Arc of the Ozarks operates group homes in Monett, Pierce City and Cassville. Based in Springfield, Arc has run its Barry-Lawrence county services out of rented of¬fices on Dairy Street, which also housed an activities center.
According to Robin Boring, di¬rector of program services for Arc in Monett, the 6,825-square-foot facility will more than double the room available. It will house offices for a staff of 16 to 20 people who work there daily, plus provide room for the sup¬ported employment operation, the community integration and day habilitation programs.
The day care facility, which opened in 2000, will have many of its unique features disassembled in the renovation. Boring said the only office is at the front entrance. Other rooms will be altered to es¬tablish from eight to 10 different office units. She hoped the move could be completed sometime in May.
Arc of the Ozarks serves around 100 clients in the bi-county area. Several were helping to clean up the building as transition work started last week.
The Smart Start building started as an innovative concept for Monett. A study by the Monett Chamber of Commerce revealed a lack of available day care space in town, especially for those doing shift work in factories. The facility had room for 74 pre-schoolers and in¬troduced care for infants in a se¬cure, licensed facility. Land had originally been donated by devel¬oper Jeffrey Smith, who built the adjacent Monett Meadows apart¬ment buildings, for a joint effort spearheaded by the Monett Kiwanis Club and the Clark Community Mental Health Center.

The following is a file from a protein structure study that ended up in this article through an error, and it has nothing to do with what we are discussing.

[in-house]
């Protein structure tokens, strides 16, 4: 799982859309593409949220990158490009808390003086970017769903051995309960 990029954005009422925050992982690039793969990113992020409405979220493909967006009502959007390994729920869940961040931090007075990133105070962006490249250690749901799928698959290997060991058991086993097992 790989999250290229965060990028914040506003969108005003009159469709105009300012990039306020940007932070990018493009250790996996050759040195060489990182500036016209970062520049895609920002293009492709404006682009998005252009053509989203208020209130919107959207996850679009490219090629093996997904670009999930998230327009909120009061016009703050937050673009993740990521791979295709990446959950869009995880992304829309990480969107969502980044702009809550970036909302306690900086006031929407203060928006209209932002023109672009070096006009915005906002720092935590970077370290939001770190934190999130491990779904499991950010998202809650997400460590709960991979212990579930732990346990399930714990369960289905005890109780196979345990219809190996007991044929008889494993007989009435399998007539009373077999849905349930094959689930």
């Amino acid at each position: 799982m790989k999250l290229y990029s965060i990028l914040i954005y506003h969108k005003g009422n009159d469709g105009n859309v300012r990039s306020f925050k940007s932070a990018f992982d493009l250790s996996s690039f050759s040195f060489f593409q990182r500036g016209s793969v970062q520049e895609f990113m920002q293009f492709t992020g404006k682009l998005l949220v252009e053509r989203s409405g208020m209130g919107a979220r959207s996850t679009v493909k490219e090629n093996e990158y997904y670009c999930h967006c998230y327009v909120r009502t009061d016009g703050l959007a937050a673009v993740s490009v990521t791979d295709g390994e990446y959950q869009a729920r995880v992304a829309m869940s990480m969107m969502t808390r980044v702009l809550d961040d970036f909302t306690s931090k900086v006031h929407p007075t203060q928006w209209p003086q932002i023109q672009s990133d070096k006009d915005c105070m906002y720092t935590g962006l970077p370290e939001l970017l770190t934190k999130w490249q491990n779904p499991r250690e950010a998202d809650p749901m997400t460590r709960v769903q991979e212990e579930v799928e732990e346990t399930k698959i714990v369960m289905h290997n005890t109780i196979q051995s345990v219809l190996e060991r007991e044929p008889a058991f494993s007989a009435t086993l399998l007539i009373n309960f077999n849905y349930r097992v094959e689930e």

Funding for the original project came through Neighborhood Assistance Program tax credits through the Department of Economic Development. A $504,000 loan was also secured through the U.S. Department of Agriculture's Rural Development Program.
Smart Start opened in 2000 and was initially successful. In its first year, the facility was licensed for 84 children, with 122 children ei¬ther enrolled, wanting to be en¬rolled, or who have been dropped by for care. The staff grew from 10 to 22. By the end of 2002, how¬ever, enrollment declined, primar¬ily with older children, and the original operation folded by year's end.
The Springfield-based First Steps program subsequently bought the facility but later went bankrupt. In the past year, the facility has been used by Adult Tendercare Services as an adult care center with a day program, underwritten in part by county tax boards for the develop¬mentally disabled.
The tiny toilets for pre-school children will now be taken out as the children's restroom is con¬verted for adult use, Boring said. The secure area used to care for in¬fants will also be dismantled as of¬fice space is installed.
The facility has a commercial kitchen, eight bathrooms, storage and classrooms. It is also equipped with fire protection sprinklers and an alarm system. It has a parking lot and an outdoor playground.
"Our purchasing this building was a community collaboration," said John Foley, president and chief executive officer of Arc of the Ozarks. "We could not have done it without the help of the U.S.D.A., Thom Conus of First State Bank and the Barry County Tax Board for the Developmentally Disabled."